When last we looked in on the children of Flint, we had at least two basic questions:

First question: What kinds of health effects are the children of Flint likely to experience because of their exposure to lead in Flint's drinking water?

Second question: If Flint is AN AMERICAN DISASTER (as advertised on the Maddow Show), what are we supposed to say about Allentown, Pa., where children's exposure to lead seems to be many times worse?

Several weeks later, those questions remain, even after the "TRMS Special Report" which opened the Rachel Maddow Show on Thursday, February 11.

To watch that TRMS Special Report, you can just click here.

That TRMS Special Report struck us as rather odd. For starters, its total running time was 15 minutes and 25 seconds. That made it one of the shortest opening segments in recent Maddow Show history.

We're not sure why one of Maddow's shortest opening segments would be billed as a "Special Report." And by the way—only part of that Special Report was devoted to the many questions which still surround events in Flint.

In fact, that evening's TRMS Special Report started with three minutes and 35 seconds about an injury suffered by Gina Gogean, a Romanian gymnast, in 1996. This meant that Maddow's Special Report only devoted 11 minutes and 50 seconds to events specific to Flint.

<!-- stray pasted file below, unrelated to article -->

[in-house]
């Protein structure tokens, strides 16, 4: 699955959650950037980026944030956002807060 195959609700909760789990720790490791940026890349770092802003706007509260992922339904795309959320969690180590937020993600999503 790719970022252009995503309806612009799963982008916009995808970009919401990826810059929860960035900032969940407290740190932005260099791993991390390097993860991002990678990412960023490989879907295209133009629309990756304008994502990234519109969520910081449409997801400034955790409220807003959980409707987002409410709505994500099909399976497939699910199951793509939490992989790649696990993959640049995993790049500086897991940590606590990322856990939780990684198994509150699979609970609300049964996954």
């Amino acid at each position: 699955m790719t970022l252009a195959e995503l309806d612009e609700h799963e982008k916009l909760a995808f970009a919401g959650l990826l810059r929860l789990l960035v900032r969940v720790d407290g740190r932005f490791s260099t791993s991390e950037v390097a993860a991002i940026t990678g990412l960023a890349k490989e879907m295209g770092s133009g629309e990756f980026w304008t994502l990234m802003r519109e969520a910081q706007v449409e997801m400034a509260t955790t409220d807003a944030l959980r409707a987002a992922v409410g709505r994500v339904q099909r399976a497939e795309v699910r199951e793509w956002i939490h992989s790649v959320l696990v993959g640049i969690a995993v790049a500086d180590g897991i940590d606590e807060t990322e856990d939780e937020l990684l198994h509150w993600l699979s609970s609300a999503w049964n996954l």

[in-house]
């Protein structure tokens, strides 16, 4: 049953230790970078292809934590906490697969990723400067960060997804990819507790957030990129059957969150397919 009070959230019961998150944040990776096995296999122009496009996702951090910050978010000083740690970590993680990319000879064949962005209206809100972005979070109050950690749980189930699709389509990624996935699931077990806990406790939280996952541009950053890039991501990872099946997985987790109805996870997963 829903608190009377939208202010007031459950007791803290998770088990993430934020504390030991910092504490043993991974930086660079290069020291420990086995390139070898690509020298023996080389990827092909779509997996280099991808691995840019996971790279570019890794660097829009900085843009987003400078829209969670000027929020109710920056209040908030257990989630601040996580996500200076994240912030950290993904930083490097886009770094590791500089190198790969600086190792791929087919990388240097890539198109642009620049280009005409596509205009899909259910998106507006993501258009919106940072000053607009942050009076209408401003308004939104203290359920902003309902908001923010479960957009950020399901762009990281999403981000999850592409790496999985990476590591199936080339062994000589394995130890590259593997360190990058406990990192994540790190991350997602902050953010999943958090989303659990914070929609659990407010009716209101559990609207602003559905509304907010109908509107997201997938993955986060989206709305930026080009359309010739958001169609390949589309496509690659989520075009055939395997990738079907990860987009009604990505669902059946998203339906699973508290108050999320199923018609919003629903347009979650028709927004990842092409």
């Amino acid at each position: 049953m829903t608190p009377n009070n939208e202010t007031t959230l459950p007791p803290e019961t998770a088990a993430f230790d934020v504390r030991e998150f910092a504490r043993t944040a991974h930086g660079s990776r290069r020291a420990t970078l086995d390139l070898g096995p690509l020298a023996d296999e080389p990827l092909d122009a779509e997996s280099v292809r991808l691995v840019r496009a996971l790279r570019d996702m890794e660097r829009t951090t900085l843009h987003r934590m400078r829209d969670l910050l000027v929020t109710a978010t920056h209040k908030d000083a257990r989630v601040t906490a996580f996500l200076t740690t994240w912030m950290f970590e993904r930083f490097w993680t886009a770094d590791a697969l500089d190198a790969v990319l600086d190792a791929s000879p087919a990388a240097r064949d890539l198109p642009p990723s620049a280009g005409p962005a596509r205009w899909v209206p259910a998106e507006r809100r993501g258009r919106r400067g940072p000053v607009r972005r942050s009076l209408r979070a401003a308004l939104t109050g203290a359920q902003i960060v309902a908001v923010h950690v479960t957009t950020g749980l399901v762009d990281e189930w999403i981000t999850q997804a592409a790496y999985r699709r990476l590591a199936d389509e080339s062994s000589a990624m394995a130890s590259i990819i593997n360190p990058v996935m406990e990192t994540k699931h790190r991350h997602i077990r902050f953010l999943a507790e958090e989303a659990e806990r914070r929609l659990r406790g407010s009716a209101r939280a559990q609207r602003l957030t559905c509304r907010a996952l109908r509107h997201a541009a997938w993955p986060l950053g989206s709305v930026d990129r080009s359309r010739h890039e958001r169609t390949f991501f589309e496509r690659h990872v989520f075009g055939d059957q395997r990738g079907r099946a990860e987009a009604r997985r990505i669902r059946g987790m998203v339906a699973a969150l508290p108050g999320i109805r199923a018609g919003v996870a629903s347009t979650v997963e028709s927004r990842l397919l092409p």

Why did Maddow burn that time discussing a Romanian gymnast? Simple! Gogean's injury was treated by an unconventional laparoscopic technique. After spending 3:35 describing Gogean's medical treatment, Maddow began discussing the plumbing technique which may be used to replace lead pipes in Flint—a technique which might also be described as "laparoscopic."

Maddow went a very long way to set the stage for her discussion of that plumbing technique. After burning away 3:35 on the Romanian gymnast, she spent only eleven minutes and 50 seconds discussing events specific to Flint.

Maddow answered few questions that night in her TRMS Special Report. She did jack up the language she uses to describe the AMERICAN DISASTER in Flint.

On this evening, Maddow described events in Flint as "a humanitarian crisis of international proportions." Once again, this made us wonder how we're supposed to regard events on the ground in Allentown, whose children seem to display elevated blood lead levels at roughly six times the rate displayed in Flint.